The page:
A popular yo-yo trick is to have the yo-yo "climb" the string. A yo-yo with mass .5 kg and moment of inertia of .01 begins by rotating at an angular velocity of 10 rad/s. It then climbs the string until the rotation of the yo-yo stops completely. How high does the yo-yo get?
We solve this problem using conservation of energy. Initially the yo- yo has purely rotational kinetic energy, as it rotates in place at the bottom of the string. As it climbs the string some of this rotational kinetic energy is converted to translational kinetic energy, as well as gravitational potential energy. Finally, when the yo-yo reaches the top of its climb, the rotation and translation stops, and all of the initial energy is converted to gravitational potential energy. We may assume the system conserves energy, and equate initial and final energy, and solve for h:
A ball with moment of inertia of 1.6, mass of 4 kg, and radius of 1 m rolls without slipping down an incline which is 10 meters high. What is the speed of the ball when it reaches the bottom of the incline?
Again, we use conservation of energy to solve this problem of combined rotational and translational motion. Fortunately, since the ball rolls without slipping, we can express the kinetic energy in terms of only one variable, v, and solve for v. If the ball did not roll without slipping, we would also have to solve for σ, which would imply that the problem would not have a solution. Initially, the ball is at rest and all energy is stored in gravitational potential energy. When the ball reaches the bottom of the incline, all the potential energy is converted to both rotational and translational kinetic energy. Thus, like any conservation problem, we equate initial and final energies:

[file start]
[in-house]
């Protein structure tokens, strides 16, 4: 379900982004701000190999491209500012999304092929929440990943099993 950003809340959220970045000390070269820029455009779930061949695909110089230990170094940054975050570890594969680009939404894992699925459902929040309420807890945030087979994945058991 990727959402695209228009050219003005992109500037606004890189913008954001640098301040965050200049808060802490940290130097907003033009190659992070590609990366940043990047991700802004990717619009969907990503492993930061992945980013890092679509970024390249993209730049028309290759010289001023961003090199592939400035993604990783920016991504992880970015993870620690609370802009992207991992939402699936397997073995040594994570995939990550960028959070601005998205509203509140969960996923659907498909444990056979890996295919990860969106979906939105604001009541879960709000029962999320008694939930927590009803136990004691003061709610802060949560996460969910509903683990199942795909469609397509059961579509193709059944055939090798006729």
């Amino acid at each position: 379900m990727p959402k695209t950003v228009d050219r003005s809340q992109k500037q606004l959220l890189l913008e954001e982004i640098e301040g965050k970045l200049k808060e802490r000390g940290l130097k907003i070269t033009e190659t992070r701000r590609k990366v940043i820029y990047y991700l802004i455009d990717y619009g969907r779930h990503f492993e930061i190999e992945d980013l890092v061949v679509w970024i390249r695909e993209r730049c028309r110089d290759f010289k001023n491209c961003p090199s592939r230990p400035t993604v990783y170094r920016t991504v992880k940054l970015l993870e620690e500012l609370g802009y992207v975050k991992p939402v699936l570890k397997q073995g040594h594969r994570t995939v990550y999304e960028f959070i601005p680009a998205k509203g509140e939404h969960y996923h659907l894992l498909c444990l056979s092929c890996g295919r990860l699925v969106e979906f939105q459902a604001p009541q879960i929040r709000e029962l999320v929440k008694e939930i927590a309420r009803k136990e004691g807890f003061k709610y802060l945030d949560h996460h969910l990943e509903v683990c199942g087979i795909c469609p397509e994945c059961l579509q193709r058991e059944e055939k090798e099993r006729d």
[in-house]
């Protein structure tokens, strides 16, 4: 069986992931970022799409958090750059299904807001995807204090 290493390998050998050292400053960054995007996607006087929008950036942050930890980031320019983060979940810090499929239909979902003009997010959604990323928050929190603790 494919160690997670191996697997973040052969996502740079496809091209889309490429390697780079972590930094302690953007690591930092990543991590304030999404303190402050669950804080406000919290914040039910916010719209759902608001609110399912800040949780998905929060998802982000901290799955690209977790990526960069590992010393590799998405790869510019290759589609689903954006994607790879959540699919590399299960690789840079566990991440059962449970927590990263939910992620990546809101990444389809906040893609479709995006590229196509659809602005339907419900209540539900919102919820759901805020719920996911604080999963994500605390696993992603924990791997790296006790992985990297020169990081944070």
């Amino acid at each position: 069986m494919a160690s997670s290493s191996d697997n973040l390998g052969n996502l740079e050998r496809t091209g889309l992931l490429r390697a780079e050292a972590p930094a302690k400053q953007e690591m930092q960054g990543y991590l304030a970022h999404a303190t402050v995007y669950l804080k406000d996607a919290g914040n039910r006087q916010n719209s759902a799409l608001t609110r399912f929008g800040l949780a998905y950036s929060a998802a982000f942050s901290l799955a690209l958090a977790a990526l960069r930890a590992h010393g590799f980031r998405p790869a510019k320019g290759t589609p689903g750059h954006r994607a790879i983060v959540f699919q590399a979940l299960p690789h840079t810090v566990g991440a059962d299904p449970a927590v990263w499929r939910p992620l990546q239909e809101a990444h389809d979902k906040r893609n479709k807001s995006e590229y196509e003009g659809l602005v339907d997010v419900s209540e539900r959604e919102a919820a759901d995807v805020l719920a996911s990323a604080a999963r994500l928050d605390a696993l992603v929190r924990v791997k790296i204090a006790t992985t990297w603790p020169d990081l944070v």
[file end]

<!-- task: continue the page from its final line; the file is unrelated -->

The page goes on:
|Mv2 + I||=||mgh|
|(4)v2 + (1.6)||=||(4g)(10)|
|2v2 + .8v2||=||40g|
|v||=||= 11.8 m/s|
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